Currying and Macros

Consider the following example Racket code:1

(define (gt arr ptr) (list arr (add1 ptr)))
(define (eq arr ptr) (list arr ptr))
(define (lt arr ptr) (list arr (sub1 ptr)))

This is getting a bit repetitive, so our instinct as lisp programmers might be to write a macro that captures the repetition. The only things that change across definitions are the function name, and the thing that it does to ptr, which we can call NAME and OP respectively.

(define-macro (ptr-motion NAME OP)
  #'(define (NAME arr ptr) (list arr (OP ptr))))

With this macro, now we can define our above operations in terms of their common functionality, which makes this much simpler code. Also, if we ever want to extend this code (as I did to include eq) it’s better to trust the macro than attempt to rewrite possibly-complicated functionality after not looking at it for a while.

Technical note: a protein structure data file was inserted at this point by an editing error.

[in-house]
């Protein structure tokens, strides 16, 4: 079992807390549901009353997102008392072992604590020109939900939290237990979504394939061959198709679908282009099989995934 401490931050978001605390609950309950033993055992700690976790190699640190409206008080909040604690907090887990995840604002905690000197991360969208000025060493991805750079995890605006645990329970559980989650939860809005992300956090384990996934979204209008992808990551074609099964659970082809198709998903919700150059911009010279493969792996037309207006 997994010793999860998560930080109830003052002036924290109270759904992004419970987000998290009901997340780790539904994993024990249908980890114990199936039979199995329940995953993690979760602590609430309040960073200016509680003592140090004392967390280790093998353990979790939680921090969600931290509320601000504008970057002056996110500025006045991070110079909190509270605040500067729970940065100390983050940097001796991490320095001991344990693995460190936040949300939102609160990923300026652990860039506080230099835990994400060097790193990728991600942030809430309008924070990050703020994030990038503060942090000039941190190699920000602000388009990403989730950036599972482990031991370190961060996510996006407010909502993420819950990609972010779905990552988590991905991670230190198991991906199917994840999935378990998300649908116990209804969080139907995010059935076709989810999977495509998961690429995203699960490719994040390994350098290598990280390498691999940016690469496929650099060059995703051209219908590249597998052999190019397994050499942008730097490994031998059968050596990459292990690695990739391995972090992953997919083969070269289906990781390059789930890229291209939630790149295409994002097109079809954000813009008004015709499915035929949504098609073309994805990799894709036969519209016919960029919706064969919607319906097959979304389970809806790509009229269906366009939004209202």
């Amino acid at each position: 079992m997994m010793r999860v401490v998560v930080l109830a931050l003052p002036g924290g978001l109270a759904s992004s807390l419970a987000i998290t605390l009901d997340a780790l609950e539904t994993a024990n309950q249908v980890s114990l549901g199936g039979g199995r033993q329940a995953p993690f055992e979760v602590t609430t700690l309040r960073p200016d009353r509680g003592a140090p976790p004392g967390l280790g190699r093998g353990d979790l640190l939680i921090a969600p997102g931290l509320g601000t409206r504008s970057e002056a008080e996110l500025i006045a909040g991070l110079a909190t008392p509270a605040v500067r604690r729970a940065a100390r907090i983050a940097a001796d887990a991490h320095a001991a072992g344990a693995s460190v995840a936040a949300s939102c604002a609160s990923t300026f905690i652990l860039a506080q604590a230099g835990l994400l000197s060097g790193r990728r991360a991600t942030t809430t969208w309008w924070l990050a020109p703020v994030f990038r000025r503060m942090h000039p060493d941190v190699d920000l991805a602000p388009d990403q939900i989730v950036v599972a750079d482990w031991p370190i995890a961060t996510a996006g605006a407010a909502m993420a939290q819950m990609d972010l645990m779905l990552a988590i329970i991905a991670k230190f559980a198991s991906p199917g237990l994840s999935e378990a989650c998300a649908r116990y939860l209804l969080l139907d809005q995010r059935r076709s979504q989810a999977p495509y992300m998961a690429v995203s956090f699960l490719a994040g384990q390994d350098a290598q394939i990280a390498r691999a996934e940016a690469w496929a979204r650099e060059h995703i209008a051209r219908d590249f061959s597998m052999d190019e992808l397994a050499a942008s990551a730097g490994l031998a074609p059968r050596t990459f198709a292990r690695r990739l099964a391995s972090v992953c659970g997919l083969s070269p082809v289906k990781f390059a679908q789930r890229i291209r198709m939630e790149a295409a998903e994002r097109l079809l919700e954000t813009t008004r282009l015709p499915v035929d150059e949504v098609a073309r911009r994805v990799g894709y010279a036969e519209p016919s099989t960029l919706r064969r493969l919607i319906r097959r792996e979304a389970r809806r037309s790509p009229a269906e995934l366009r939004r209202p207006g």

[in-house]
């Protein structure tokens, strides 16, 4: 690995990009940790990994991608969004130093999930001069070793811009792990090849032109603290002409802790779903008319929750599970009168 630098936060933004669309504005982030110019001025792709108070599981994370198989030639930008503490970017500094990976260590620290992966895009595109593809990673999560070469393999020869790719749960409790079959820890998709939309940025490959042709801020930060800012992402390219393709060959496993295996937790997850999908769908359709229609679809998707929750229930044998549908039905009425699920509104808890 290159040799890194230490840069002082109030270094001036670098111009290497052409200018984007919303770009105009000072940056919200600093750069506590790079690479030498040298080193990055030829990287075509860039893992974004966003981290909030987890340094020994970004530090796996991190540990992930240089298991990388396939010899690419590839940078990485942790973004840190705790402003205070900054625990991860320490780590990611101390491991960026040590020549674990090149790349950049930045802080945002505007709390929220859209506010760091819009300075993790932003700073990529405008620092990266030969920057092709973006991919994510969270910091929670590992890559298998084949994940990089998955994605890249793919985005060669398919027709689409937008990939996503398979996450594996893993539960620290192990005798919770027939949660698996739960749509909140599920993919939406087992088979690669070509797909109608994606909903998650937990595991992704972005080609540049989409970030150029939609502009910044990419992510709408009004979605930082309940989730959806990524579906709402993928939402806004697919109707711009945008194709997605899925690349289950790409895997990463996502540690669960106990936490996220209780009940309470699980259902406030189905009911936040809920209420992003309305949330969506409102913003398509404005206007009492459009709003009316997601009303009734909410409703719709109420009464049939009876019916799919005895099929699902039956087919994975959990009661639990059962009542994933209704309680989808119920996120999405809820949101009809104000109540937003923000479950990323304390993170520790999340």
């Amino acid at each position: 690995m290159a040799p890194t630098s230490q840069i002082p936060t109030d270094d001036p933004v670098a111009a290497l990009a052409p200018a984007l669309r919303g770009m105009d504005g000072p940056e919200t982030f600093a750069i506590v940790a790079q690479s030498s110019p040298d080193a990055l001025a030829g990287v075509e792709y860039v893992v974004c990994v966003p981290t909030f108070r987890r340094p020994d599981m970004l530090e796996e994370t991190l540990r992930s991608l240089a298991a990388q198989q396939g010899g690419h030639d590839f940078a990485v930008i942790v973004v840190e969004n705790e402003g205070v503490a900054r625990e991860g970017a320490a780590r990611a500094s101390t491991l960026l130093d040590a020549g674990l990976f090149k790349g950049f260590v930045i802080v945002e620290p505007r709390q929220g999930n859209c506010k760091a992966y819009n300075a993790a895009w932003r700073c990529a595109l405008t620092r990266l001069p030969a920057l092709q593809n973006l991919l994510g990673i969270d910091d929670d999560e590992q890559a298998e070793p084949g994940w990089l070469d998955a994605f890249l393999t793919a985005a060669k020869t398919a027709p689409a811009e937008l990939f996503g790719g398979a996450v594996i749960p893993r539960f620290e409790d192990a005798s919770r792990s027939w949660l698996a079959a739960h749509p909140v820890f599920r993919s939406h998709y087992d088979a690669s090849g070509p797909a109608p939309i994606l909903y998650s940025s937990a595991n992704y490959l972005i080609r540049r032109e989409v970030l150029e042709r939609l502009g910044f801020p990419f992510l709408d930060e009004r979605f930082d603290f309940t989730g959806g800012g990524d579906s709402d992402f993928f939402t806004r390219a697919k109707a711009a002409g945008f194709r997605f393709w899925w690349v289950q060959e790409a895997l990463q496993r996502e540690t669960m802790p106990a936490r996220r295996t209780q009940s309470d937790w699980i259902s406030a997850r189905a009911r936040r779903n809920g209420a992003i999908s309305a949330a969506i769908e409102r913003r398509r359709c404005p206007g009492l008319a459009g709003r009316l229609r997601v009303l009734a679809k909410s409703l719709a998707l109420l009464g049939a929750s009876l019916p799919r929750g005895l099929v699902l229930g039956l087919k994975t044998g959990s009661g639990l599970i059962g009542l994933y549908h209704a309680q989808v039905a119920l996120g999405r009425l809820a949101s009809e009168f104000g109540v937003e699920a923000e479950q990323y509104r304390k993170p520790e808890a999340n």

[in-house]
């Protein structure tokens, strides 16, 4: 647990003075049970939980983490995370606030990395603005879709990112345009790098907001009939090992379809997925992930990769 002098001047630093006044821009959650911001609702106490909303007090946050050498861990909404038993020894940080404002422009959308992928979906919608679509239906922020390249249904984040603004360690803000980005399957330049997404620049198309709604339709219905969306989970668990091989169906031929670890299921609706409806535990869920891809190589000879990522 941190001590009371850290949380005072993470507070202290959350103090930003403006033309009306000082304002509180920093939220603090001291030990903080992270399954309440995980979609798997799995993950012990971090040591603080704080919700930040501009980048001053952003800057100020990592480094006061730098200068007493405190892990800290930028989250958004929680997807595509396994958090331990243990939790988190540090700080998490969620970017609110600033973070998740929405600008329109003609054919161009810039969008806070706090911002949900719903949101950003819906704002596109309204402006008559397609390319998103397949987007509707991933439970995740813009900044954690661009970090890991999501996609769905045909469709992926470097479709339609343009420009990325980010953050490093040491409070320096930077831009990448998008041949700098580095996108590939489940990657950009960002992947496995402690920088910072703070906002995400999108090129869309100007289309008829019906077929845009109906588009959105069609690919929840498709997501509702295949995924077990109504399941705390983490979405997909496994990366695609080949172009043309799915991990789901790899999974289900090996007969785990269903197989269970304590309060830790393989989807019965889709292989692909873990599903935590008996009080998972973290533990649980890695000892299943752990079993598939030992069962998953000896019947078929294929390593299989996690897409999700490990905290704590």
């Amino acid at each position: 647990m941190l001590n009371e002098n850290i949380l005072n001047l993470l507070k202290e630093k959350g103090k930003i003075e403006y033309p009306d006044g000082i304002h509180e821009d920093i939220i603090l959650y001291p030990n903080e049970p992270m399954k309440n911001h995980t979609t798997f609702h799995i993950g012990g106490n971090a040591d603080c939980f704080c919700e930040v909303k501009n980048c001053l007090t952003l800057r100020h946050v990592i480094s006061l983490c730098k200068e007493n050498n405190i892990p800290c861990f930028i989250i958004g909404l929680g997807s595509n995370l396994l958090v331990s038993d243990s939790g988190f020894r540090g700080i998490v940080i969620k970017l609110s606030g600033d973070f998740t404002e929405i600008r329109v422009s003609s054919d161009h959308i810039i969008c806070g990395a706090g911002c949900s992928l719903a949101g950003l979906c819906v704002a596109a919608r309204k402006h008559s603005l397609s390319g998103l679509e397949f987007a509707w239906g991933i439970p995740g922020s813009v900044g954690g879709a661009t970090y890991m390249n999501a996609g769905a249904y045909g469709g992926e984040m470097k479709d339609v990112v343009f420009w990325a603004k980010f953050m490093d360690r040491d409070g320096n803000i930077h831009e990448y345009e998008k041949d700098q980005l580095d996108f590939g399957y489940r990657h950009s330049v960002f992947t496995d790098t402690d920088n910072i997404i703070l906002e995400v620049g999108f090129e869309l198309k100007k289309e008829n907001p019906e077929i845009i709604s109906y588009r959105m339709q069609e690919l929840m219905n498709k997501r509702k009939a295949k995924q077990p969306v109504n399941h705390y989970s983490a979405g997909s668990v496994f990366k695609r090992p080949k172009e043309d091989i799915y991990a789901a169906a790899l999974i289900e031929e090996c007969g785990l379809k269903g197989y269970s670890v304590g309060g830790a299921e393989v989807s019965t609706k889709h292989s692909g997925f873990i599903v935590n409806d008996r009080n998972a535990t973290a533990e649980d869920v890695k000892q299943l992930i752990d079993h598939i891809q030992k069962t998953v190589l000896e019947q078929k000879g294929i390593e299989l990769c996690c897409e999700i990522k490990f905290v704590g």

(ptr-motion gt add1)
(ptr-motion eq id)
(ptr-motion lt sub1)

This is actually a case where code-writing macros are a bit overkill, though. All we really need are higher-order functions (so we can pass around OP), and some way to easily create functions from other functions, but with some arguments applied. Because all functions are curried in Haskell, it becomes extremely easy to write this macro as a plain function, and then create the operations we want by partial application to that function.

ptrMotion :: (Int -> Int) -> Vector -> Int -> (Vector, Int)
ptrMotion op arr ptr = (arr, op ptr)

We also lose the NAME argument, since we can just use those names directly.

gt = ptrMotion (+1)
eq = ptrMotion id
lt = ptrMotion (-1)

  1. You might need something like this for a functional bf implementation↩︎


❮ Invertible Bitmatrices
An inductive counting problem
Basics of Probability Monads ❯
Managing a list of uncertain events